A Gentleman is Modest.
He will live by his merits not by their advertisement.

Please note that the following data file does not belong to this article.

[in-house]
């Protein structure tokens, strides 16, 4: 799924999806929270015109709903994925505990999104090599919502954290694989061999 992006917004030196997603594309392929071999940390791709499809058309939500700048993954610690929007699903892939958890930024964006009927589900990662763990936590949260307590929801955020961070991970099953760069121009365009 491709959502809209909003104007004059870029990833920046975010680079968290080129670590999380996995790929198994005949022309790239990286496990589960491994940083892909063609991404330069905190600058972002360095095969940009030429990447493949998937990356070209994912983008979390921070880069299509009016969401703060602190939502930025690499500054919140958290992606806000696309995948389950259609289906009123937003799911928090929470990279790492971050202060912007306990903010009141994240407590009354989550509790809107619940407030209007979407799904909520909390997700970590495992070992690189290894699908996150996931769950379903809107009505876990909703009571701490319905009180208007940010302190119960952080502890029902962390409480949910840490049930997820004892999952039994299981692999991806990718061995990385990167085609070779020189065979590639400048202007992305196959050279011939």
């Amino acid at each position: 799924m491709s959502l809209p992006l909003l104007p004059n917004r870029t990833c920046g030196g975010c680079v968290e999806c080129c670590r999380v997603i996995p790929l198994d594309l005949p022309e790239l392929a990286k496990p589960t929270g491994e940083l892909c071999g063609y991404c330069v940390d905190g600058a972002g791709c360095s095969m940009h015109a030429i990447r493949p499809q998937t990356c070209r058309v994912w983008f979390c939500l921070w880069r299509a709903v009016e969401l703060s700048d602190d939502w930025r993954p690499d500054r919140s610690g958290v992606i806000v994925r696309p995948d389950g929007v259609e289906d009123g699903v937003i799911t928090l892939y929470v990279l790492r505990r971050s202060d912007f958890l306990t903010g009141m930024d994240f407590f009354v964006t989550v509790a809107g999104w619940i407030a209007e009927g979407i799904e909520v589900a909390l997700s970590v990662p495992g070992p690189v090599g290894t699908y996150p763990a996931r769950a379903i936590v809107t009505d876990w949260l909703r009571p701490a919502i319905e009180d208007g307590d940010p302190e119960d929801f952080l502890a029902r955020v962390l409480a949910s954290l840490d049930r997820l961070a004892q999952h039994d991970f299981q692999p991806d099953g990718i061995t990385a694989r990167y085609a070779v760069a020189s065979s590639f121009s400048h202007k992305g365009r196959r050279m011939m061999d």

Whatsoever a man has to his credit, be it accomplishment, wealth, or talent, it has a function. It brings to him, or to others, a good caused by the function. When a man has to, or feels he has to, announce the presence of such credits to his company, he admits that he has failed to rejoice in that which is naturally caused. His audience may have seen what the credit did cause but the wage they paid or the applause they gave was insufficient. For such a man, the perceived benefit of all personally held credits is the acquisition of admiration. The weak soul never tires of reminding the rest of his company that the thankless job of applauding remains perpetually unfinished. He does not know that the borders of the life he holds are defined by the earned price, market set, of his merits. The lot he holds (small or large) he asks us to call an empire. A gentleman will be convinced of his status by his audience and not vice versa.